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In Nawabi style



Chef Vijaya Bhaskaran: the perfect host at the buffet — Photo: Murali Kumar K.

THE ONGOING Hyderabadi Food Fest at Le Meridien is truly a feast of tradition and spices. By spices I don't mean those which set your system on fire, but which subtly pamper your senses. Yes, Hyderabadi cuisine is totally different from the Andhra cuisine as we know it. The former is influenced by Nawabi food habits, explains Vijaya Bhaskaran, the Executive Chef at Le Meridien.

Cosy ambience

At the festival, the ambience too is very Nawabi. There are low chowki tables with gaddas, and if you want to smoke, you are presented with a traditional hooka! The very ambience soothes you and the service is aimed to make you feel at home and enjoy a leisurely meal at your own pace.

To begin with, you are served two varieties of sherbet, which kind of set the mood for the rich food that follows. The food is served in a buffet. But you have smiling and patient people to take you around and explain the menu and even the ingredients that go into the meal. "This is helpful to the travellers, as they are curious to know what they are eating," explains the chef. To make it more interesting for the tourists, he has painstakingly arranged all the ingredients in an artistic way at the entrance in tiny hand-stitched bags.

Salad spread

Coming to the food, a great attraction is the big spread of salads. Here you find the traditional kosambari rubbing shoulders with its more exotic cousins. This section is not typically Hyderabadi — it is, in fact, the only section that offers a mixed cuisine. Then come the soups, the traditional paya shobra and the vegetarian hariyali shobra.

As the food has the Nawabi influence, all the dishes have plenty of dry fruits, butter, and lots of meat going into them. So, if you have a poor appetite, then it would be a better idea to simply skip the salads and the soup and plunge into the yummy main course.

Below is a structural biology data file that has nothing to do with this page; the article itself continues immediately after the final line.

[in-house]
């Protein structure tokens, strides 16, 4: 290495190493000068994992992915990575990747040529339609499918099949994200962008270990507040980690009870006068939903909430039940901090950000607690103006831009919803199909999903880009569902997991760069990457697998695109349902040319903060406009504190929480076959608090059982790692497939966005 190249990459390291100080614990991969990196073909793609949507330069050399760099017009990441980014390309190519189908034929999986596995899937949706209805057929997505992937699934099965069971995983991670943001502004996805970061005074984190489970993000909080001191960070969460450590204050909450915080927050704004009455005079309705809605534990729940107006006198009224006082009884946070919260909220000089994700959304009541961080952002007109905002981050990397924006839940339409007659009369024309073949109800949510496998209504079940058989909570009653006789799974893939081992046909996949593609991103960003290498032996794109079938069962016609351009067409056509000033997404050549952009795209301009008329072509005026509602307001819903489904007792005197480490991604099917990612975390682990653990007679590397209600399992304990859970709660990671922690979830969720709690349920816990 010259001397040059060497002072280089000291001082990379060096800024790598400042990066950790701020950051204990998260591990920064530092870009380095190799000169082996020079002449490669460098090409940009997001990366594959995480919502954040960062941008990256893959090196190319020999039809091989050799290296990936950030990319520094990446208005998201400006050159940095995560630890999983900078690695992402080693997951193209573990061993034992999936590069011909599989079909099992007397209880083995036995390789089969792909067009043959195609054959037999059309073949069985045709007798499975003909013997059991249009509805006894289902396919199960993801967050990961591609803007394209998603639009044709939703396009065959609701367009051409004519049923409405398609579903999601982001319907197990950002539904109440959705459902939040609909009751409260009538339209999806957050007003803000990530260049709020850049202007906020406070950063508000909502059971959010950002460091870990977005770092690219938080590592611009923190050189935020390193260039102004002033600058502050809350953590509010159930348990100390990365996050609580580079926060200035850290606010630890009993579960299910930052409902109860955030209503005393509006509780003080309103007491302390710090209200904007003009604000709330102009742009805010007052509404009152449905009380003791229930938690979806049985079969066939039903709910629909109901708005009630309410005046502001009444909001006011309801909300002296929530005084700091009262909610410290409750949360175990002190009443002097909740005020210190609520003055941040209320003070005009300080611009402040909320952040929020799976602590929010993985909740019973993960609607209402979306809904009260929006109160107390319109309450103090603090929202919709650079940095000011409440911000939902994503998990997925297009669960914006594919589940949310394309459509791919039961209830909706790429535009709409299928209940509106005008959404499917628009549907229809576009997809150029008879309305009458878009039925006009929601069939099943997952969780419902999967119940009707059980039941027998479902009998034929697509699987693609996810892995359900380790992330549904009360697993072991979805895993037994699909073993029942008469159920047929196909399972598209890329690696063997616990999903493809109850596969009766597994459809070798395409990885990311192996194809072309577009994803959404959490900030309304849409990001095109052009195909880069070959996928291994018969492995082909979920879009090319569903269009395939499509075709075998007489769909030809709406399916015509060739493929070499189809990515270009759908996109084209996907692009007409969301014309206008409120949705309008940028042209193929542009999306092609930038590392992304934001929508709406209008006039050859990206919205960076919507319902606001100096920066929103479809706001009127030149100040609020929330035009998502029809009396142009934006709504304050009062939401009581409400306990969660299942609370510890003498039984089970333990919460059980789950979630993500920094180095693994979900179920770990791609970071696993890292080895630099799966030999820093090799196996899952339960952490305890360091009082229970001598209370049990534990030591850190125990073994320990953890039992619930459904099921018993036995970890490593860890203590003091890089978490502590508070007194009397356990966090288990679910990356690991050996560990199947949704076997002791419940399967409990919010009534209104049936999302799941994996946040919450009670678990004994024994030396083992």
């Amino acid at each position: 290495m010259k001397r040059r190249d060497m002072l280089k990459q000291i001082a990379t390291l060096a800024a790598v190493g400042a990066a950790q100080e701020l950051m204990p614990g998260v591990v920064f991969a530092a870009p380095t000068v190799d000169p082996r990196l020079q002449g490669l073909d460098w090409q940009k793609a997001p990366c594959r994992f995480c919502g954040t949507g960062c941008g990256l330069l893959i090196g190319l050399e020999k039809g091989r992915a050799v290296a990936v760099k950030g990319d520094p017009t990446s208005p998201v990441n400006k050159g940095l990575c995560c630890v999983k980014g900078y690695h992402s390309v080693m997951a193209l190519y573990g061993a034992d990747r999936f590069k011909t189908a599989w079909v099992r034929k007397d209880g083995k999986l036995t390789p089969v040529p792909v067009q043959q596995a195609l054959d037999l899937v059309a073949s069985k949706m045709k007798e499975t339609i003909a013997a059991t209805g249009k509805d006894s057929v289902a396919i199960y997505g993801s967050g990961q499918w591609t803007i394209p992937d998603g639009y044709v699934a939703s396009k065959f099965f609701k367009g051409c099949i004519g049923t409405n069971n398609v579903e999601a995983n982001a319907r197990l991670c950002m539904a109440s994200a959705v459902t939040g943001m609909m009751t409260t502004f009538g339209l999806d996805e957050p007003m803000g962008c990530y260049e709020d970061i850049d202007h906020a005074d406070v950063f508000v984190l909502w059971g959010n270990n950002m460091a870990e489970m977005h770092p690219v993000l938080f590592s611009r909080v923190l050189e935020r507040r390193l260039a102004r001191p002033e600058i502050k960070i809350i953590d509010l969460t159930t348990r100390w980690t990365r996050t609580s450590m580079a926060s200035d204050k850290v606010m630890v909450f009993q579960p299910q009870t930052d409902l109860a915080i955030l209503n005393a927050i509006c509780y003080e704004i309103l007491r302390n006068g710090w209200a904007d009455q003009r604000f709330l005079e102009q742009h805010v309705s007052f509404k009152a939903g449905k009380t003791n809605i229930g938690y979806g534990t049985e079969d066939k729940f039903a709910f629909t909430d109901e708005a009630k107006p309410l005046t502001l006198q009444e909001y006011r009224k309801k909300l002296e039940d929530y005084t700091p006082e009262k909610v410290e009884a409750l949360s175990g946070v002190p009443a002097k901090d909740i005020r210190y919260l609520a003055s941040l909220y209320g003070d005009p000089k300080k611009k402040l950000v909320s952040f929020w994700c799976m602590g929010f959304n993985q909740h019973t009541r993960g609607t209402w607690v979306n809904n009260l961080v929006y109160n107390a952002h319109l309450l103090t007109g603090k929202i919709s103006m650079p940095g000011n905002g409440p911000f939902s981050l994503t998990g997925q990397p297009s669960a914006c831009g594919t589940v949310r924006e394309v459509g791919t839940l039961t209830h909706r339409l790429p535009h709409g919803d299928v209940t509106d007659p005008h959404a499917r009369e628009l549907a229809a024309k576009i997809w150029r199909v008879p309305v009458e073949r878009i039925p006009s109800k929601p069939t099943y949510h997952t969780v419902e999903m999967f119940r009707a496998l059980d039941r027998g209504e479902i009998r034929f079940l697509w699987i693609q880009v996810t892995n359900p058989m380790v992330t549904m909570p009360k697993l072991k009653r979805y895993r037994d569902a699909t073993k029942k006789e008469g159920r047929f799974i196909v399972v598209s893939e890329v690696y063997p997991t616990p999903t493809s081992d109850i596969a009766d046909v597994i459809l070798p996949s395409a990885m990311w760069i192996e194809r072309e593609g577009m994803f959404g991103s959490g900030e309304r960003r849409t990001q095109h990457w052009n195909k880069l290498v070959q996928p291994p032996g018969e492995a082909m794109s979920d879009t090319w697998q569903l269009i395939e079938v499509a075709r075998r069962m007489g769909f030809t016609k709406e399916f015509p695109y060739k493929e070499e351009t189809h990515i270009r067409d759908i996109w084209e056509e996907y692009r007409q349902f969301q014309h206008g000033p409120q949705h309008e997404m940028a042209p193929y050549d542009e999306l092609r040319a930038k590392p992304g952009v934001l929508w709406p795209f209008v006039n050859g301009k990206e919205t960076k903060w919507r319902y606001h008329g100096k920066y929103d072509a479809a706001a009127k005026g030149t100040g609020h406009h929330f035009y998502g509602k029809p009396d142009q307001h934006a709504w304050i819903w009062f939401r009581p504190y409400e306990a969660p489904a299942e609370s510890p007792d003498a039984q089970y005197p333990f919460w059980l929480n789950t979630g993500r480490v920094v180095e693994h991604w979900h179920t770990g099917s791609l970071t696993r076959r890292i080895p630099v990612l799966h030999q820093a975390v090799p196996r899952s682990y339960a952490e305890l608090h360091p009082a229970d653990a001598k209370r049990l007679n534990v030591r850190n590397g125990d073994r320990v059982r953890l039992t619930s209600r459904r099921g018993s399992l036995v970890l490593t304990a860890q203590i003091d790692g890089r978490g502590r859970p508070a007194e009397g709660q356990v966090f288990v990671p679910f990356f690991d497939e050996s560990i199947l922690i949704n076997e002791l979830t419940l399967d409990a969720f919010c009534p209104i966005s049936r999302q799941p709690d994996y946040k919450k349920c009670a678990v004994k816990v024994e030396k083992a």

In the main course, the non-vegetarians can have kachi gosht ki biriyani (lamb marinated with herbs and spices, cooked with half cooked rice!). "The meat has to be really tender for this dish and that is the speciality of this dish," says Chef Bhaskaran with pride.

Then there is pathar ka gosht (here the meat is cooked on a piece of stone). "The stone provides slow heat and the lamb is unbelievably soft after being cooked this way," adds the chef.

Then there is the famed haleem, a combination of lamb, wheat, and lentils, which is cooked for 12 hours! This is mainly cooked during Ramzan. This dish was fed to the soldiers, as it is a complete meal in itself and could keep the soldiers going for a long time on the battlefield, says Chef Bhaskaran. Those who don't exactly lead a soldier's life could do with some caution, though: This is a really heavy dish and if you have been living on light stuff all your life, try it in a small quantity.

And this festival at Le Meridian, for a refreshing change, offers generous varieties for vegetarians too. "Al I have done is to adopt the non-vegetarian recipes for these vegetarian delights," says Chef Bhaskaran. So, he proudly presents baingan maikhalia, tamater aur mirchi ka salan, paneer methi, kulti ka kut, subz biriyani and allo ki tehri. These can be eaten with naans, rotis or plain rice.

Desserts

Then comes the grand finale, the desserts. Here, you have double ka meetha and khajur ka halwa, once again very rich and heavy on the tummy. But then there is also khubani ka meetha, apricots soaked in whipped cream and cardamom powder, which is really yummy and also light on the palette and the tummy.

The fest at Le Meridian in on till September 25 from 7.30 p.m. onwards. Call 22262233 for reservations.

Ambience: Traditional

Speciality: Hyderabadi cuisine

Wallet factor: Rs. 595 plus taxes per person

Service: It's a buffet, but the staff are very helpful

SHILPA SEBASTIAN R.

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